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Volume 27 No. 8
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U.S. Senate Continues Push For Increased USOPC, NGB Oversight

Hirshland said that Congressional control could stop the U.S. from participating in the Games
Photo: GETTY IMAGES
Hirshland said that Congressional control could stop the U.S. from participating in the Games
Photo: GETTY IMAGES
Hirshland said that Congressional control could stop the U.S. from participating in the Games
Photo: GETTY IMAGES

U.S. Senators have "moved ahead with an effort to enhance congressional oversight of U.S. participation in the Olympics" and the USOPC, according to Niels Lesniewski of ROLL CALL. Yesterday's voice vote by the Commerce, Science & Transportation Committee to advance an amended version of a bipartisan bill "came despite concerns raised" by the USOPC. The amended measure "would make it easier for Congress to get rid of members" of the USOPC BOD and to decertify NGBs "that oversee individual Olympic and amateur sports if they fail to protect athletes from abuse." The legislation "appears to need more work before reaching the Senate floor since senators on both sides of the aisle raised some concerns, particularly about procedure." U.S. Sen. Mike Lee (R-Utah) "cautioned against granting Congress the authority to disband the USOPC," particularly on an accelerated timeline. He "offered an amendment to strike that language from the bill that did not advance" (ROLLCALL.com, 11/13).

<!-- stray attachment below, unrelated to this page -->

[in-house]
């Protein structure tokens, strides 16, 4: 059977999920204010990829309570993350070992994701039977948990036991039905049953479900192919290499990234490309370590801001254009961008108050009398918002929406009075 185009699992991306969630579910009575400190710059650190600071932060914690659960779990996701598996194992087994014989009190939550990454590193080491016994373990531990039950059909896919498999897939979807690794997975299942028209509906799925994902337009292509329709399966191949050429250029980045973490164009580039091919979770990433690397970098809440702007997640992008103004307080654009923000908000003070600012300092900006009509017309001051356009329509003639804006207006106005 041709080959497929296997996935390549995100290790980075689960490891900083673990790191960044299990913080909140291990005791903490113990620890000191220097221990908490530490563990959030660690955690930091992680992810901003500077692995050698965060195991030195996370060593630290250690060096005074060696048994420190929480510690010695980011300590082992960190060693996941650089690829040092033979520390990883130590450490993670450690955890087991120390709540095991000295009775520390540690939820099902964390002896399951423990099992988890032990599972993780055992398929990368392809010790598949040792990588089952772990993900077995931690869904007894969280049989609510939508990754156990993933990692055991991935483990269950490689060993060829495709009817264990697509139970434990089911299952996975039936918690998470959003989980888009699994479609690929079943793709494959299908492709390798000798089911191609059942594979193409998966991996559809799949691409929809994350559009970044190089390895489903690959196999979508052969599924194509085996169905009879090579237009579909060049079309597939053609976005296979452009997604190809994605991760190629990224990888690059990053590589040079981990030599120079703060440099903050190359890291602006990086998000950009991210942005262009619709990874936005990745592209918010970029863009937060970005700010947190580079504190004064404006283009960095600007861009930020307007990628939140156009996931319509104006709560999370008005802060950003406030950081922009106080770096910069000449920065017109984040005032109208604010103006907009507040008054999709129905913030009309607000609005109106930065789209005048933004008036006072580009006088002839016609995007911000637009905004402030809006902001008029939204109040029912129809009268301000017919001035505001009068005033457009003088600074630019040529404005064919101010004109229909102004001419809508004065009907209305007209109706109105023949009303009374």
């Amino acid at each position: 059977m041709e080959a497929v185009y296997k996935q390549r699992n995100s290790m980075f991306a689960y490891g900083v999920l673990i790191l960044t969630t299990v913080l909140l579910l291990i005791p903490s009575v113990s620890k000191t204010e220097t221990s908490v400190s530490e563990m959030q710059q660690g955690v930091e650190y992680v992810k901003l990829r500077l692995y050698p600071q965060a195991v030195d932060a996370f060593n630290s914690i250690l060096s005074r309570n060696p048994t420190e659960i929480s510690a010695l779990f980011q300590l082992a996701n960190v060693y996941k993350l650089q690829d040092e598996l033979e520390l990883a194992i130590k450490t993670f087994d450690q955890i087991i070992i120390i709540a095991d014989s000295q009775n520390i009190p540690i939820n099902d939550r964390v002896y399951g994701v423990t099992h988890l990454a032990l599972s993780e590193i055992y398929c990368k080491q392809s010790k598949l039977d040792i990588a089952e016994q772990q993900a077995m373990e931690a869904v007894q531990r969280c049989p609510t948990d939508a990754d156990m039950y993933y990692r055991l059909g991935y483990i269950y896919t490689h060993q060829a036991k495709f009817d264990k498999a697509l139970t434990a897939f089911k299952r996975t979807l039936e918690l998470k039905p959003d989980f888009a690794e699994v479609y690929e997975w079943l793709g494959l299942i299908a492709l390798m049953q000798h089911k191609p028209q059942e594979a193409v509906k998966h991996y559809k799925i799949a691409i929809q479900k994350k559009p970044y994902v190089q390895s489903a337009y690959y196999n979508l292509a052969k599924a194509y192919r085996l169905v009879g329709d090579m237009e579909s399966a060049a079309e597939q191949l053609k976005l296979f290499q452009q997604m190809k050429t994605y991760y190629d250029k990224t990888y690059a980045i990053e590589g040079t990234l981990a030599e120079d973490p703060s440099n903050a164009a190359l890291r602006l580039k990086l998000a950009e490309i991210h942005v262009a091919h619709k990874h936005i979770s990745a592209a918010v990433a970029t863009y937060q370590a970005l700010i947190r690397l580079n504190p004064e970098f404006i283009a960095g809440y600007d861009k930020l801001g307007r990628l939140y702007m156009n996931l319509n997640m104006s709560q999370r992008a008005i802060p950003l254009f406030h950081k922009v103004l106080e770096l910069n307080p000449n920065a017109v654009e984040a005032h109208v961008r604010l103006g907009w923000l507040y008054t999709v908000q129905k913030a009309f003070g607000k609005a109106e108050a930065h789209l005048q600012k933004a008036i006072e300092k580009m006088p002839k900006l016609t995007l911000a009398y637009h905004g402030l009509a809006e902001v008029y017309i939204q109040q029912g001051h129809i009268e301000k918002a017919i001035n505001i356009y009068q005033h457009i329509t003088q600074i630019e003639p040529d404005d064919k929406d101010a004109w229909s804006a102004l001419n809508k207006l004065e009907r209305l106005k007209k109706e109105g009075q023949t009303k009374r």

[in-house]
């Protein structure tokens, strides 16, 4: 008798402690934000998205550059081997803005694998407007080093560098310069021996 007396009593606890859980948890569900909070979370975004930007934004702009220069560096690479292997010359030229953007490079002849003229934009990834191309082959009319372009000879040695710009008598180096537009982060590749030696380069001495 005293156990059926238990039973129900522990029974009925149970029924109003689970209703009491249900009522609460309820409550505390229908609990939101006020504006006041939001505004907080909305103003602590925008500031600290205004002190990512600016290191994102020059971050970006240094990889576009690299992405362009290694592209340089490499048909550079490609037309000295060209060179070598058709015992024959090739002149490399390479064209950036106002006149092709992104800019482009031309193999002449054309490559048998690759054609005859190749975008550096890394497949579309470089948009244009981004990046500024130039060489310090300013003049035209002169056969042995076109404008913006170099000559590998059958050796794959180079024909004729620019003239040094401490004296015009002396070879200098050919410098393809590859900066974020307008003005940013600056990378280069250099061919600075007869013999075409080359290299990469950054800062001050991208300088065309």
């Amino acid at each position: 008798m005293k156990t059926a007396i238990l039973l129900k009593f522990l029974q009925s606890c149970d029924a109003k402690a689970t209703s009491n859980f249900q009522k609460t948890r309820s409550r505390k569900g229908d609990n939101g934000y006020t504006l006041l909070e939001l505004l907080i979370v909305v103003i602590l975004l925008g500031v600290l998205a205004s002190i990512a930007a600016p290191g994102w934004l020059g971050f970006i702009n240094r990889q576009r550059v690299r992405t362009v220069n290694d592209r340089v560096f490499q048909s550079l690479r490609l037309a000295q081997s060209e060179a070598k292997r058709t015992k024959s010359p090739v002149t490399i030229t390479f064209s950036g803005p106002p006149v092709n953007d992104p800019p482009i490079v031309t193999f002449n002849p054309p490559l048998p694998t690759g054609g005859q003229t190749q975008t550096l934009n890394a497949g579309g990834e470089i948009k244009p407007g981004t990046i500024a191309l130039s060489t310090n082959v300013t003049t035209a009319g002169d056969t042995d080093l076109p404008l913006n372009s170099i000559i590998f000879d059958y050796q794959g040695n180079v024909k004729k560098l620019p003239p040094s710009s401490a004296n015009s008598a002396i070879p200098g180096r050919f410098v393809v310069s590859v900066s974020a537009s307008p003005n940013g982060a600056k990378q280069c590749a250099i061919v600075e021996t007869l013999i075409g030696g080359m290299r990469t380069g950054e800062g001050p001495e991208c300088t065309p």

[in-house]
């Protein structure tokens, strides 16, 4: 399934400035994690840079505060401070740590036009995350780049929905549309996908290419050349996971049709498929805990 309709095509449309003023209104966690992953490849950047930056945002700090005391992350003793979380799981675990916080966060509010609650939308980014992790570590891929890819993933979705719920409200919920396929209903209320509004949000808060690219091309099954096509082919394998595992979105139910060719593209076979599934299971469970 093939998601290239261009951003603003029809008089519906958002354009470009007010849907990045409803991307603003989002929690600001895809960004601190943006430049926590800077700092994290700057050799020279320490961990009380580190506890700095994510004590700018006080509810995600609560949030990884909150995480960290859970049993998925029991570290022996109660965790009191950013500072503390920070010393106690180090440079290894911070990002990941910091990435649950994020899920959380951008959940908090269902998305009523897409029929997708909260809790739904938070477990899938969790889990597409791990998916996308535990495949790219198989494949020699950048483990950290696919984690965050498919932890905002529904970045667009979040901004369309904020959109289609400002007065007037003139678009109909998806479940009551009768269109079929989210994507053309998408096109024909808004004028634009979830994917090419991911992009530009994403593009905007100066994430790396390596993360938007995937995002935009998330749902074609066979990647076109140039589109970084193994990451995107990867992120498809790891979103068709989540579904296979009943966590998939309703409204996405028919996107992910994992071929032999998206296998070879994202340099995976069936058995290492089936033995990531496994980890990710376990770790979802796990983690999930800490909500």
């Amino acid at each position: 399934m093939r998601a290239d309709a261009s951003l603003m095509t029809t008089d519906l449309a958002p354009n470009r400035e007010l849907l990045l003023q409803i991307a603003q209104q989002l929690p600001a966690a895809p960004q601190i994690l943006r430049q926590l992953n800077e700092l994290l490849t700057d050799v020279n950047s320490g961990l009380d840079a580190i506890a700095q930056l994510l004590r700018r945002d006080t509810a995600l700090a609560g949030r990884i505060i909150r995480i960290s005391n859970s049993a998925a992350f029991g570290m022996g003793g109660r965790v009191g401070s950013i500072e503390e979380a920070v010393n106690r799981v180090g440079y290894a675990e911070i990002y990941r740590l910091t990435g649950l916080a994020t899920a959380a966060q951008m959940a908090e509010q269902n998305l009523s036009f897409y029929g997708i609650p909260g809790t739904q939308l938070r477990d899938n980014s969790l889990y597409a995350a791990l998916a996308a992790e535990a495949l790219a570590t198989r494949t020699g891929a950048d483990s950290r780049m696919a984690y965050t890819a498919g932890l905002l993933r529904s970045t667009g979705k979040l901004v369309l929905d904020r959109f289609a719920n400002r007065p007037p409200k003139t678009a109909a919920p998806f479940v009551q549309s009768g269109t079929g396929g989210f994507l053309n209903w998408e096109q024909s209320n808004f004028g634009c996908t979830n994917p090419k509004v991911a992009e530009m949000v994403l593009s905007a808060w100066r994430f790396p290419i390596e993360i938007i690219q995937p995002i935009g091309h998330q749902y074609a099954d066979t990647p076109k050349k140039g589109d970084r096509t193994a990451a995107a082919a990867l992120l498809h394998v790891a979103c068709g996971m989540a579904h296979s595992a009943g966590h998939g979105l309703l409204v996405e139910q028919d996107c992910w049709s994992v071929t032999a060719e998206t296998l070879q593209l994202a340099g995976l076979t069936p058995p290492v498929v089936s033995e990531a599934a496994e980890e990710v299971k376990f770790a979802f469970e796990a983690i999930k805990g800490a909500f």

DANGEROUS PRECEDENT: The WALL STREET JOURNAL's Louise Radnofsky reports the USOPC yesterday argued to the committee that "tightening federal control" over the USOPC's leaders "risked Team USA athletes being barred from future Olympic Games." However, committee members looked at the threats and said that they would "take their chances." The stare down came after the USOPC "made a late push for senators to pull back" the possibility of dissolving its BOD and terminating any NGBs. USOPC CEO Sarah Hirshland in a letter sent Tuesday indicated that "giving Congress that power would run afoul of Olympic movement rules and could stop the U.S. from participating in the Games." However, lawmakers including U.S. Sen. Cory Gardner (R-Colo.) accused the USOPC of being "disingenuous, in part because other national Olympic committees with greater political involvement -- such as China's -- had not been barred from the Games" (WALL STREET JOURNAL, 11/14).